Montreal police are investigating a video taken in a Montreal mosque in 2014 of a man making a supplication in Arabic for Allah “to destroy the accursed Jews” and “give victory to our brothers who engage in jihad in Palestine.”
The 36-minute video went viral after the Toronto-based Canadian Investigative Journal, known as CIJnews, posted it on its website Feb. 8.
The mosque is the Al-Andalous Islamic Centre in the borough of St. Laurent and the speaker is identified as Sayed al-Ghitawi.
“We condemn these explicit calls for the death of Jews in the strongest possible terms,” CIJA Quebec co-chair Rabbi Reuben Poupko stated Feb. 13. “[W]e believe these declarations may be a violation of the Criminal Code.”
On Feb. 15, the mosque issued a “clarification” claiming the imam’s words were taken out of context, but confirmed the video dates to August 2014 and that the speaker was a “volunteer imam” filling in for the vacationing spiritual leader.
The sermon, the mosque said, was delivered during “the Israeli military offensive” in Gaza, which it said was condemned by human rights associations for the “massacre” of civilians.
“When the replacing imam preached these invocations at the end of the sermon… the people present understood that the comments were addressed to Israeli soldiers guilty of abuses with regard to the Palestinian civilian population.”
It says the mosque administration told the imam after videos of him (there were two) were posted on YouTube by a Muslim channel that his remarks could be “misunderstood” by those not present. It says it asked him to “clarify” his remarks during his subsequent appearances at the mosque, which he did.
However, according to the statement, the mosque only asked that the videos be taken offline after CIJnews posted one of them on its website.
CIJA rejected the mosque’s explanation. Quebec co-chair Rabbi Reuben Poupko stated: “It is deeply disturbing that the leadership of Al-Andalous Islamic Centre failed to explicitly condemn repeated calls in its mosque for the destruction of Jews. Particularly unconscionable is the fact that the mosque, in full knowledge of the violent and hateful content of these sermons, allowed them to be distributed online until they were brought to the attention of the public and the police.”
CIJnews co-founder Jonathan Halevi told The CJN the videos were posted by Alrahma Qanat, which he said is Arabic for channel and mercy, and were introduced as having taken place at Al-Andalous.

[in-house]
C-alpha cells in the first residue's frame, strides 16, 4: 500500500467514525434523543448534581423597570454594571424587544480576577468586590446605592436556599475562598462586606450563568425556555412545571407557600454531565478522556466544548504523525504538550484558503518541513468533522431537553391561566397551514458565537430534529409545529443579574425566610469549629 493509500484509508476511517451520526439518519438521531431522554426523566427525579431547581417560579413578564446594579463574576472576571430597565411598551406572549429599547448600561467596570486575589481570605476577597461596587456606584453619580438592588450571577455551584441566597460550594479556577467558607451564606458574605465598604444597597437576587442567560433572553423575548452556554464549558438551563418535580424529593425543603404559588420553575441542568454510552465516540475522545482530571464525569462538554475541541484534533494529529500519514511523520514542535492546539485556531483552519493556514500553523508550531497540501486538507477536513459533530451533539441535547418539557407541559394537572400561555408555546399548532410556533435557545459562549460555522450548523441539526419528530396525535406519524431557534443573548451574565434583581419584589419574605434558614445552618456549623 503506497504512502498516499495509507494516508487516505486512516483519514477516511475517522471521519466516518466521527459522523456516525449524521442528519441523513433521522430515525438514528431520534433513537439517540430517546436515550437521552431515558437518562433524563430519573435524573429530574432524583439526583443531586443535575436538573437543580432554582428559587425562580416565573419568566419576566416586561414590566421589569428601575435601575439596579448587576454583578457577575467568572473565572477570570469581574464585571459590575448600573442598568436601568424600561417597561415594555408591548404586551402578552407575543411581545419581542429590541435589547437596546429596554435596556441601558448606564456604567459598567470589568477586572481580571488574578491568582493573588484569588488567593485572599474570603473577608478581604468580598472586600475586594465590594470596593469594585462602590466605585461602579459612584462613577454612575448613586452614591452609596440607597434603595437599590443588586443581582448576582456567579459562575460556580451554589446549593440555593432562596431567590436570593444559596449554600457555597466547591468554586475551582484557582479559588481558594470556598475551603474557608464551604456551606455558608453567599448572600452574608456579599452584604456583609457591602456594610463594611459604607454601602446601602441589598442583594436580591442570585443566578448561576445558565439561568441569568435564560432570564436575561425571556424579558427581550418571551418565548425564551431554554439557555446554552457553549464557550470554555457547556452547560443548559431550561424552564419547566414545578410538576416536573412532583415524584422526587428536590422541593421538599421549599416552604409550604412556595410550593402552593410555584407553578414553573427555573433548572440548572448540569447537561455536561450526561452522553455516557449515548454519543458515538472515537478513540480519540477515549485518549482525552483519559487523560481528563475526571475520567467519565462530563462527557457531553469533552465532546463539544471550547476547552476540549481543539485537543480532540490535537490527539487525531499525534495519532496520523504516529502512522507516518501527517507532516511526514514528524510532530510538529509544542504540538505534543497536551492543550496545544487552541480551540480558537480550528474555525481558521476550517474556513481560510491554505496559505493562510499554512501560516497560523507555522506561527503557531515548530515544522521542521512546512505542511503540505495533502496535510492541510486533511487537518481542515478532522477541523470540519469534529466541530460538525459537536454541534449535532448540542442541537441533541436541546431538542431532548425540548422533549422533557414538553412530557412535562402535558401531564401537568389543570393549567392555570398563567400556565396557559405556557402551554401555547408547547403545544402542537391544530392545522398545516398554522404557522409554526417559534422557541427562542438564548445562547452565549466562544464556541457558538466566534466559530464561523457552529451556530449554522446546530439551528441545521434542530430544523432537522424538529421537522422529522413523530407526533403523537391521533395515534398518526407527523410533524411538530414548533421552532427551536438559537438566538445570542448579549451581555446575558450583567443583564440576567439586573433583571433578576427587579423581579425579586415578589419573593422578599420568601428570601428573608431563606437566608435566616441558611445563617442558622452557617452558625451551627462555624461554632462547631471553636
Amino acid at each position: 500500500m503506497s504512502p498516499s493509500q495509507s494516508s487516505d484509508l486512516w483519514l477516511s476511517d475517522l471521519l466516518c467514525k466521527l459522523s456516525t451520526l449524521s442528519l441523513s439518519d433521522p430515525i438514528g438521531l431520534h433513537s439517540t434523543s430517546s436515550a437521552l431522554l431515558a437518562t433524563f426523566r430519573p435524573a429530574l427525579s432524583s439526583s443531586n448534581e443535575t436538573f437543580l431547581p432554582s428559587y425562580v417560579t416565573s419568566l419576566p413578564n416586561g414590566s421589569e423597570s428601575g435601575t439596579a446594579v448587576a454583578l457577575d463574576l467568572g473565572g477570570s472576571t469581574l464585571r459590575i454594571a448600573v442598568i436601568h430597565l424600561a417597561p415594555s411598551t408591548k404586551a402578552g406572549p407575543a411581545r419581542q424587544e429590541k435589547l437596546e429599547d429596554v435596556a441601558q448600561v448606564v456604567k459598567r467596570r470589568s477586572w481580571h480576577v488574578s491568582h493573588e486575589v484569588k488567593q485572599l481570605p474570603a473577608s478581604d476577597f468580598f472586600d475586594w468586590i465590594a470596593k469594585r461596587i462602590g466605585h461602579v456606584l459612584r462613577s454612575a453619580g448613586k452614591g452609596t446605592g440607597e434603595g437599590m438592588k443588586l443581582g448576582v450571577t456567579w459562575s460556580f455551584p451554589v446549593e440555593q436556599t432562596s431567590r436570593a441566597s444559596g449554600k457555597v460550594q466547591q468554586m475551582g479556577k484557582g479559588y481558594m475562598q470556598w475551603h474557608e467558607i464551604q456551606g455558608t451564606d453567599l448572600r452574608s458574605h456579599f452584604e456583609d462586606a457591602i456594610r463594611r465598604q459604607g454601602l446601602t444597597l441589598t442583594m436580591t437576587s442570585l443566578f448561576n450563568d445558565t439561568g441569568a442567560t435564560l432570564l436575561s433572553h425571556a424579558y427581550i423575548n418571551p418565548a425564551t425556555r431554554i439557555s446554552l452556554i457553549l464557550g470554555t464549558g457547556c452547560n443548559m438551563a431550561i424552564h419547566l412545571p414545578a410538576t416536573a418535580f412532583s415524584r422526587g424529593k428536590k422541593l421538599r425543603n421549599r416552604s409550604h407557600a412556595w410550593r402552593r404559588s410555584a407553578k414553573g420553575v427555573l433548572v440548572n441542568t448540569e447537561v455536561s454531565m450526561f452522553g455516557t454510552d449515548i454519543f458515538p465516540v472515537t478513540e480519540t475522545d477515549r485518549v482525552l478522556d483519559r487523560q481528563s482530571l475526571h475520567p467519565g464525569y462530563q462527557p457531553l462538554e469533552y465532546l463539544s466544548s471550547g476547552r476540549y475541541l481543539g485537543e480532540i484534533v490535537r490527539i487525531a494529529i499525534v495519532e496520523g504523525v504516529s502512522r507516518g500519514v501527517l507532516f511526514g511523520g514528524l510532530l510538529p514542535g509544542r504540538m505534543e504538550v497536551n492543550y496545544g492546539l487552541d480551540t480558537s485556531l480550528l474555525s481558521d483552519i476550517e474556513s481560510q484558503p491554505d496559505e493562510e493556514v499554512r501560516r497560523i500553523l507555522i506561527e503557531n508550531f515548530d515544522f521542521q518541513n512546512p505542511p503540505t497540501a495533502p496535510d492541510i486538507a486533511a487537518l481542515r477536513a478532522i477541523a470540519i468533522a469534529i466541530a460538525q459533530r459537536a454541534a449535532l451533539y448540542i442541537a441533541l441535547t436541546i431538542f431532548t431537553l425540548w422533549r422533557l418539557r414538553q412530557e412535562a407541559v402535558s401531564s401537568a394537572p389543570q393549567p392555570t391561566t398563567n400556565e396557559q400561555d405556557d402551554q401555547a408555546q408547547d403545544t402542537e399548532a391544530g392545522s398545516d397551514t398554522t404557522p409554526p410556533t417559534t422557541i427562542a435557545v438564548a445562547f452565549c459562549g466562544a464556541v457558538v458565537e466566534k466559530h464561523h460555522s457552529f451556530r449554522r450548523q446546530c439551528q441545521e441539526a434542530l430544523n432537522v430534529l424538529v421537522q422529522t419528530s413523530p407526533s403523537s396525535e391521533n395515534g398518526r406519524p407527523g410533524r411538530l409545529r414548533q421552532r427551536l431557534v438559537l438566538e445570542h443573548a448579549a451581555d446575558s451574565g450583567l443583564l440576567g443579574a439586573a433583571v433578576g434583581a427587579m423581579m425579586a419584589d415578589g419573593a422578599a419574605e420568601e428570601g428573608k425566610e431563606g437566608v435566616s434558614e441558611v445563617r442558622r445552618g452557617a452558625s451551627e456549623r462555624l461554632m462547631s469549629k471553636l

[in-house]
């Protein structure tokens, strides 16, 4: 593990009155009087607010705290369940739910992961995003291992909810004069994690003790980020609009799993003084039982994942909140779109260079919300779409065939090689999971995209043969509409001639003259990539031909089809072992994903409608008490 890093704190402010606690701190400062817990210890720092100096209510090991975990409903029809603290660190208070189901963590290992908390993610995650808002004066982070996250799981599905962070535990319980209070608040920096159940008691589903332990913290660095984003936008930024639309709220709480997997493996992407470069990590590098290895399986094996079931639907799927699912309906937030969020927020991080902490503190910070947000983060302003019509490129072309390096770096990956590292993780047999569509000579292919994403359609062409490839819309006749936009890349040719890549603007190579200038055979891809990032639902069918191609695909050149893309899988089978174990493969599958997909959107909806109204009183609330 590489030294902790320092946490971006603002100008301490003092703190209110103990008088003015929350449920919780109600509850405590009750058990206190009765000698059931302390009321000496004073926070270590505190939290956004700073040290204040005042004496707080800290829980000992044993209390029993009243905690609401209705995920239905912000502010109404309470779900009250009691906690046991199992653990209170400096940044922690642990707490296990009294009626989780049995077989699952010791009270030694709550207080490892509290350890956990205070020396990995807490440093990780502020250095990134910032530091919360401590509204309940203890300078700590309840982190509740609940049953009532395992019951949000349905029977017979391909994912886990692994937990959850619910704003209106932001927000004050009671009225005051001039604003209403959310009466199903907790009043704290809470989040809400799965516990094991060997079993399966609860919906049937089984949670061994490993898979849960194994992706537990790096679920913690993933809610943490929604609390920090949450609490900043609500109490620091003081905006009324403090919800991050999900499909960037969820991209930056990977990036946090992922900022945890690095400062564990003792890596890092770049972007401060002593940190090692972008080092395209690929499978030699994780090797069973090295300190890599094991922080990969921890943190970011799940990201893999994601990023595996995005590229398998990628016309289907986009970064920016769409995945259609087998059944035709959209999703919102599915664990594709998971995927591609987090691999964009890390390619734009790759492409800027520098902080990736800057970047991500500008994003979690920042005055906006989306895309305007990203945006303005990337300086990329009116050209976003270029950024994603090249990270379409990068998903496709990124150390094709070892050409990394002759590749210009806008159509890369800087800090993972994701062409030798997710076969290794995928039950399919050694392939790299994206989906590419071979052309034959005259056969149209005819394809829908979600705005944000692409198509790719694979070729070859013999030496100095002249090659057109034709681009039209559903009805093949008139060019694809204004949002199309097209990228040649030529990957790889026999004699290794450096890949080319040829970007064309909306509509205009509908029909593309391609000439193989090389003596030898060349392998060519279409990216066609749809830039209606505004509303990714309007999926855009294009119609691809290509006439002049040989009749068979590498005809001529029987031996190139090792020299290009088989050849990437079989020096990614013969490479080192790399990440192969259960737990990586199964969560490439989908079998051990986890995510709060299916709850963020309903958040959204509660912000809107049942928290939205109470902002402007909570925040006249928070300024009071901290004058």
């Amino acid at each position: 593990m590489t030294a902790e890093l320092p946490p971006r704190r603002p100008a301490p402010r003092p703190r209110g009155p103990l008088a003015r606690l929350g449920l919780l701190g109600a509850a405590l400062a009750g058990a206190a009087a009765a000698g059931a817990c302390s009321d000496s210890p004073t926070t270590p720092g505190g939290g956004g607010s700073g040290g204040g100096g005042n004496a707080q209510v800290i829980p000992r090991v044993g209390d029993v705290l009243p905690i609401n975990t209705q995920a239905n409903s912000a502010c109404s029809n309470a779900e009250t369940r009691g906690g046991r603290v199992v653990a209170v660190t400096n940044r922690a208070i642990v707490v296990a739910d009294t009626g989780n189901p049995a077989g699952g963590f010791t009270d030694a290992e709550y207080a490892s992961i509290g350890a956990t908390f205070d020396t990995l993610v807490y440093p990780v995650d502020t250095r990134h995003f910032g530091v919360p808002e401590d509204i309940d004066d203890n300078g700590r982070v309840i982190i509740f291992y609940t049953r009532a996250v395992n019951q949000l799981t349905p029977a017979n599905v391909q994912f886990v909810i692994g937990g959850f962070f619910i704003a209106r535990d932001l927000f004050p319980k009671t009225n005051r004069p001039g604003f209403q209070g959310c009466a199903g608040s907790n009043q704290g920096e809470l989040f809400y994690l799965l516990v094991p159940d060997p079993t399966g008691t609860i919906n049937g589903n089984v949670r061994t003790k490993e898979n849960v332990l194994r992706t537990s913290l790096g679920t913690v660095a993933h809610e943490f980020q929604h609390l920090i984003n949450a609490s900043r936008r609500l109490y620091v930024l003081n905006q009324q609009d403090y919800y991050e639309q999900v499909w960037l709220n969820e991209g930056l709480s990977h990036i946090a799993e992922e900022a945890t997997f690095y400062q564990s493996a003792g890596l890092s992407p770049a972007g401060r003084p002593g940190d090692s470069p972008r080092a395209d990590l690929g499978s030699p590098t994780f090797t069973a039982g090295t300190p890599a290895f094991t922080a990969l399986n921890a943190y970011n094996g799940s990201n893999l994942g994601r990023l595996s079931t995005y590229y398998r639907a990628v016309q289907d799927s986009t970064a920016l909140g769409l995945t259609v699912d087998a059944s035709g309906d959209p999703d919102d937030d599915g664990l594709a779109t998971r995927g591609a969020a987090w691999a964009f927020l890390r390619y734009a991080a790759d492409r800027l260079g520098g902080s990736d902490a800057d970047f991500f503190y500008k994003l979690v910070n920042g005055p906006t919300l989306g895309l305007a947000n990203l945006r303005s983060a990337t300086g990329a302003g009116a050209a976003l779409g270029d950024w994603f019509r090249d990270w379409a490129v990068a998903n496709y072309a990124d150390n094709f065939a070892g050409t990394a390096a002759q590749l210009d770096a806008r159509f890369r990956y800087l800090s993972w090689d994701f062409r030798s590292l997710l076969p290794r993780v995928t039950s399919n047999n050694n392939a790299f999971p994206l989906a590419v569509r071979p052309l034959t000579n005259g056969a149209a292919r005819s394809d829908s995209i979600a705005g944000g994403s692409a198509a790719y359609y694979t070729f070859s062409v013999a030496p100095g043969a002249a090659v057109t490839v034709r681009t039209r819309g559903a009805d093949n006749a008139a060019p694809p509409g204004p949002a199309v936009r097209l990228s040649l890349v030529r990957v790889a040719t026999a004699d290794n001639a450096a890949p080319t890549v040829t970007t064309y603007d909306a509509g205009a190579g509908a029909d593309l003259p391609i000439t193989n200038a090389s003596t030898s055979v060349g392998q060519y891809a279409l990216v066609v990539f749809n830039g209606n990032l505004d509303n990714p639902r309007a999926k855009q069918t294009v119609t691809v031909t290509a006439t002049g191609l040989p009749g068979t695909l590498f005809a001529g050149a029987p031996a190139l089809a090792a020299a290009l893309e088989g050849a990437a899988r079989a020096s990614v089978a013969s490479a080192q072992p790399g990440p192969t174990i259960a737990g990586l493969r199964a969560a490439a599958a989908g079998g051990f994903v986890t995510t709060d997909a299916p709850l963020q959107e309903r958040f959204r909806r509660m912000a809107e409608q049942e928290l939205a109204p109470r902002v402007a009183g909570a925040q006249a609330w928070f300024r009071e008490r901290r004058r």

Halevi, who knows Arabic, said he translated it “with the advice of an Arabic speaker.”
Halevi is described on CIJnews, which has no affiliation with The CJN, as a lieutenant-colonel in the Israel Defence Forces reserves and a senior researcher of radical Islam at the Jerusalem Centre for Public Affairs.
Asked the reason for the three-year time lag in publicizing the video, Halevi responded that CIJ conducts research on issues related to “the national security of Canada” and makes it public “after the evidence is… gathered, saved and analyzed.”
According to the translation, al-Ghitawi invokes, “O Allah, give victory to our brothers who engage in jihad for your sake in everywhere, O Lord of the worlds.”
He goes on about how he looks forward to “the black day you inflict on them [the Jews],” expressing the wish that the deity “kill them one by one” and “make their children orphans and their women widows.”
The Al-Andalous centre, which opened in 2012, did not respond to a request for comment from The CJN at time of writing.
In 2015, the mosque was fighting eviction by St. Laurent from its building on Décarie Boulevard because it was operating in a zone not designated for religious institutions, but the borough overturned the order.
Rabbi Poupko also rejected the mosque’s cynicism about the timing of CIJ’s dissemination of the video. In its statement, the mosque questions CIJ’s motives. “We cannot help but have the impression that this is a shameful attempt to restart the polemics targeting the Muslim community after the wave of solidarity…recently observed following the terrorist attack” at the Quebec City Islamic centre, it said.
“If anything, the attack on the Quebec City mosque should serve as a reminder to all that there can be no ‘context’ in our democracy that legitimizes calls for violence against any identifiable group,” Rabbi Poupko responded.